LAW DEBENTURE CORPORATION: Revenue growing for 12 years

THE LAW DEBENTURE CORPORATION: Growing revenue for 12 years… now it’s the law

Like many investment trusts, the Law Debenture Corporation name doesn’t exactly whet investors’ appetite for long-term equity returns.

Although there is an element of ‘law’ to the trust’s portfolio, the £964m fund is primarily a vehicle that seeks to deliver an attractive dividend stream to shareholders – plus a dollop of capital return in addition. This is what is commonly known as an equity income investment trust in the UK.

This is an investment objective that Law Debenture has fulfilled quite effectively in recent times. Over the past 12 years, it has provided investors with growing income – and despite the tough economic times, it looks set to become 13 when the final two quarterly payments are made for the current fiscal year.

“It would surprise me if the annual dividend weren’t up again,” says Laura Foll, who manages the trust’s equity portfolio with James Henderson (both work for UK asset manager Janus Henderson).

So far this financial year, the trust has paid first-half dividends of 14.5 pence per share, up from 13.75 pence last year. Income payments equate to an annual income of around 4.8 percent. In terms of overall returns – capital plus income – the trust has also delivered, especially relative to its peers.

Over the past five years it has generated a total return of 55%, better than any other UK listed trust.

Over the past year it is only one of six to have generated a positive return – the others being The City of London (also managed by Janus Henderson); Merchants (Allianz); Temple Bar (Red Wheel); and Edinburgh (Liontrust) and Shires (Abrn).

Law Debenture’s assets are divided into two distinct silos. The first, representing the ‘law’ element, is an unlisted international company called Independent Professional Services. It makes money by providing trust services to pension funds and corporations, as well as offering other business services.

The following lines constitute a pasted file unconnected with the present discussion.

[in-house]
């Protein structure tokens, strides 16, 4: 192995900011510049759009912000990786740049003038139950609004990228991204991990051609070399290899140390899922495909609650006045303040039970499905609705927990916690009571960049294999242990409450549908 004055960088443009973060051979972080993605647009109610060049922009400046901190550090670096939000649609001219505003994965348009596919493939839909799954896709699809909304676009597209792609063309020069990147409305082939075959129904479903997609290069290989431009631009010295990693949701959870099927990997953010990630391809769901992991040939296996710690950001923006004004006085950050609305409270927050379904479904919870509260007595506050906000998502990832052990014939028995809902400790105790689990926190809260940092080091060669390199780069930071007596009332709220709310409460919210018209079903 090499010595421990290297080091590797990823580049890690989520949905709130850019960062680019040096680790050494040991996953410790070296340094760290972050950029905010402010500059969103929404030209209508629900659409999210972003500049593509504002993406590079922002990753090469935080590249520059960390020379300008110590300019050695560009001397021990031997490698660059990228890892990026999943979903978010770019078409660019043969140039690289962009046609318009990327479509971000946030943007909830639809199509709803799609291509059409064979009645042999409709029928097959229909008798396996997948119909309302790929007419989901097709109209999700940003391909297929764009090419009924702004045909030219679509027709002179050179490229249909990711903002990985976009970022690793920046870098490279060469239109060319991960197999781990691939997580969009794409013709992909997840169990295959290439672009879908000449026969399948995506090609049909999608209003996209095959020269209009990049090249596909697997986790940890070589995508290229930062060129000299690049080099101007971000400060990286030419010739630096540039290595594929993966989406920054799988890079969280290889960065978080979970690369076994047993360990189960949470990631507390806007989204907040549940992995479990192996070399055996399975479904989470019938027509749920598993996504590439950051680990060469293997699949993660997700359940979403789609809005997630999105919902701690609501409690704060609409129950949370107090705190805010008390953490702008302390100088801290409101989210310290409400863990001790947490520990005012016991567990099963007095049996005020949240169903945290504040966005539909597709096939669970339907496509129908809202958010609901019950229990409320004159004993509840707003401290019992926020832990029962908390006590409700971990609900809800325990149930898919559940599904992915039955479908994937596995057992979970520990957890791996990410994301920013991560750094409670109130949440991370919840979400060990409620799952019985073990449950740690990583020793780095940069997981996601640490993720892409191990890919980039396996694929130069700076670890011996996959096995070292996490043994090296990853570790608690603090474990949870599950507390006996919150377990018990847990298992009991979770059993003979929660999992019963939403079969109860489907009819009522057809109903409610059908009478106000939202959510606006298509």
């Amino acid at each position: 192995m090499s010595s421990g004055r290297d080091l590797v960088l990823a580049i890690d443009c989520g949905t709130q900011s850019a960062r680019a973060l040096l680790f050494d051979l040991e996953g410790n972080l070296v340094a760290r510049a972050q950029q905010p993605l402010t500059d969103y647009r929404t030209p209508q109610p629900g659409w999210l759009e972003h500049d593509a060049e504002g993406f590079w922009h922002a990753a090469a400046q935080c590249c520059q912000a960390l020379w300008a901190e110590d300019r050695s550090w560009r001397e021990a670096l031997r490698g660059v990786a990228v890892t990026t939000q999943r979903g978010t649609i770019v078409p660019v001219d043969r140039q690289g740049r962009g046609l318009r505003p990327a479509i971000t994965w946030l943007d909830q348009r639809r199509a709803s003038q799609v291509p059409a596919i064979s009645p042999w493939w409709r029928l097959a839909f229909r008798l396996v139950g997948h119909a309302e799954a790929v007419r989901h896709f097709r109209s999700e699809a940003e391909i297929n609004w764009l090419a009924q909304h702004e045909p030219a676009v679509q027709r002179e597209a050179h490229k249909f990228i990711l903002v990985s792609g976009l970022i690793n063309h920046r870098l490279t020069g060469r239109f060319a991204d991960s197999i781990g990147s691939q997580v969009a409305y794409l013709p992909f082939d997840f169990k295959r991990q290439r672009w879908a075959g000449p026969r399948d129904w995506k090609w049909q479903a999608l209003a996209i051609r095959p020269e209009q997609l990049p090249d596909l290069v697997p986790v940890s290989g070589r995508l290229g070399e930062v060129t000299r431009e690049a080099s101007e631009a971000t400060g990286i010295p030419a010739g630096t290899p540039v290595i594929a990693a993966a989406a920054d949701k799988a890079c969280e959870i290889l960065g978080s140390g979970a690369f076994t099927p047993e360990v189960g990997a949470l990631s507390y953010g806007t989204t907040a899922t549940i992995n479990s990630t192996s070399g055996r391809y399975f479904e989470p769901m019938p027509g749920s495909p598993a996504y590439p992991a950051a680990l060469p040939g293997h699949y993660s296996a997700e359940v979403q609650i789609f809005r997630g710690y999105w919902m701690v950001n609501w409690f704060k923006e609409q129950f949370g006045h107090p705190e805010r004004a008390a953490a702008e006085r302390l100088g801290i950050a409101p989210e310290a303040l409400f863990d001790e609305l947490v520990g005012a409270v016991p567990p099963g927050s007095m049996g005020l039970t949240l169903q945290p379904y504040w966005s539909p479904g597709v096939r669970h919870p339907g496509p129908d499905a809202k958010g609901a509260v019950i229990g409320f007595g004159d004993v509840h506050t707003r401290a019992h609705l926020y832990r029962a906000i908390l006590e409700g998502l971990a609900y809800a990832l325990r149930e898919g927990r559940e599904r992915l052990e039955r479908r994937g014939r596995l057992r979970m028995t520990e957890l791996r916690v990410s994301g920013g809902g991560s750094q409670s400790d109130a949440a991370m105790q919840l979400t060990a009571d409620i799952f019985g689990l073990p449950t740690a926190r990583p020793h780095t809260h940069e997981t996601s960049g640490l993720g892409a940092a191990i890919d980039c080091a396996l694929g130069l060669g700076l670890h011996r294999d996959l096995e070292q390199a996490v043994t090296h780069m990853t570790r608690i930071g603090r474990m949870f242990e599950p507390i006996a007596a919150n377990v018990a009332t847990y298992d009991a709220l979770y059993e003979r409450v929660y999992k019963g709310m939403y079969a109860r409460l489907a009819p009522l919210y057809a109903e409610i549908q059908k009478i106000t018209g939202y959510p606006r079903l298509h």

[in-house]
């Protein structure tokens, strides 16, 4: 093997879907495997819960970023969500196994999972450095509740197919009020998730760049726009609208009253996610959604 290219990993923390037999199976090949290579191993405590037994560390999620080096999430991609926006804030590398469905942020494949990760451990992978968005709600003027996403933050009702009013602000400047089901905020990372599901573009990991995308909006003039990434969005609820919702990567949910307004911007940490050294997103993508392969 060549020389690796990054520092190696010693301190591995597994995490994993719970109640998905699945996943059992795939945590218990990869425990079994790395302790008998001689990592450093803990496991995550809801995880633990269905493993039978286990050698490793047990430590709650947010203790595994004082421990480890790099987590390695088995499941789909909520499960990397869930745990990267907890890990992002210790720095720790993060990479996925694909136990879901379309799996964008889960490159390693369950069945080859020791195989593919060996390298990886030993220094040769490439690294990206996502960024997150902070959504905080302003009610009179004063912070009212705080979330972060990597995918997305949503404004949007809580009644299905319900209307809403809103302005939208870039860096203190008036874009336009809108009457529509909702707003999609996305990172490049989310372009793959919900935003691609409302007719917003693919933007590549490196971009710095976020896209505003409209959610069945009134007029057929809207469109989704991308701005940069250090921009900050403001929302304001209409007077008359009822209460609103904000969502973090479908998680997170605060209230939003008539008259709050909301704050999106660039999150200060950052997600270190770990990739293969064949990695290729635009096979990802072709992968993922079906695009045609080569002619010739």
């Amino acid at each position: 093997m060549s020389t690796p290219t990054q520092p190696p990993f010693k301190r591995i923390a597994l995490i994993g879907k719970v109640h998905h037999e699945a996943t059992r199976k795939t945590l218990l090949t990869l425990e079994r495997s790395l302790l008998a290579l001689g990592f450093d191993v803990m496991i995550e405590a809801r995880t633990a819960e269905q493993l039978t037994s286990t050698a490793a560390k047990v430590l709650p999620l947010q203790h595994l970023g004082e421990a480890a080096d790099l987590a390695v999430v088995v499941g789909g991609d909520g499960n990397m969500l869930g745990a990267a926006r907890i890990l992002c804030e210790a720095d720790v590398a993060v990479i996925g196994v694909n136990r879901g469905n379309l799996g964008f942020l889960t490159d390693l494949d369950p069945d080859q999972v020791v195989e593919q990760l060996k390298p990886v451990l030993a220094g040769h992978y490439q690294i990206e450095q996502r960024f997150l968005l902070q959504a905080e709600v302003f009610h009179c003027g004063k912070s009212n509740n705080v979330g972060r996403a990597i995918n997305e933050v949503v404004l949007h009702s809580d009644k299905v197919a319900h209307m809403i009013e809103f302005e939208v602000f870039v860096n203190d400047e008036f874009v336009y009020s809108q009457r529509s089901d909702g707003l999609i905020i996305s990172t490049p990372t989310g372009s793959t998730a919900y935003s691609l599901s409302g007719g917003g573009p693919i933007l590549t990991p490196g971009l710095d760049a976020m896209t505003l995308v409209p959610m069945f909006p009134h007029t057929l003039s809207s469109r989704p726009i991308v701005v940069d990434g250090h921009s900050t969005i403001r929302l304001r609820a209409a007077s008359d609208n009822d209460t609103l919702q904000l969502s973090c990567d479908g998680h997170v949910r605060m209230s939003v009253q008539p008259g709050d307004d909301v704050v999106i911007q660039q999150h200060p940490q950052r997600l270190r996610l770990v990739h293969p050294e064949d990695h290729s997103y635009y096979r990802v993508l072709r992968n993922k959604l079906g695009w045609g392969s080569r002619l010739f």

Currently, it represents about one-fifth of the trust’s assets, but provides one-third of the income which is passed on to shareholders in the form of dividends. The remaining 80% of assets are made up of 150 holdings managed by Foll and Henderson, most with a history of generating dividends.

“Since the trust holds 20% of its assets in one holding,” Foll says, “it’s important to diversify the rest of it.” The result is a low-conviction portfolio, with the largest positions no larger than 3.5%.

These are blue chip companies known for their dividends, such as Shell and BP. With the IPS business generating a good portion of the revenue, the two managers are able to invest some of the trust’s assets in companies that currently offer little dividends, but the prospect of healthy payouts in the future.

Entertainment company Flutter, which currently does not pay a dividend, is in the top ten holdings while managers have increased its stake in manufacturer Morgan Advanced Materials. Morgan has significantly increased its interim dividend for the current fiscal year and recently said earnings for the year will come in at the top of analysts’ forecasts.

Foll believes the UK stock market, particularly outside the FTSE100, has already priced in the likelihood of a recession and lower corporate earnings. Historically, she says, that seems cheap.

The Trust’s stock market identification code is 3142921 and the symbol LWDB. The ongoing annual fee is low at 0.48%.

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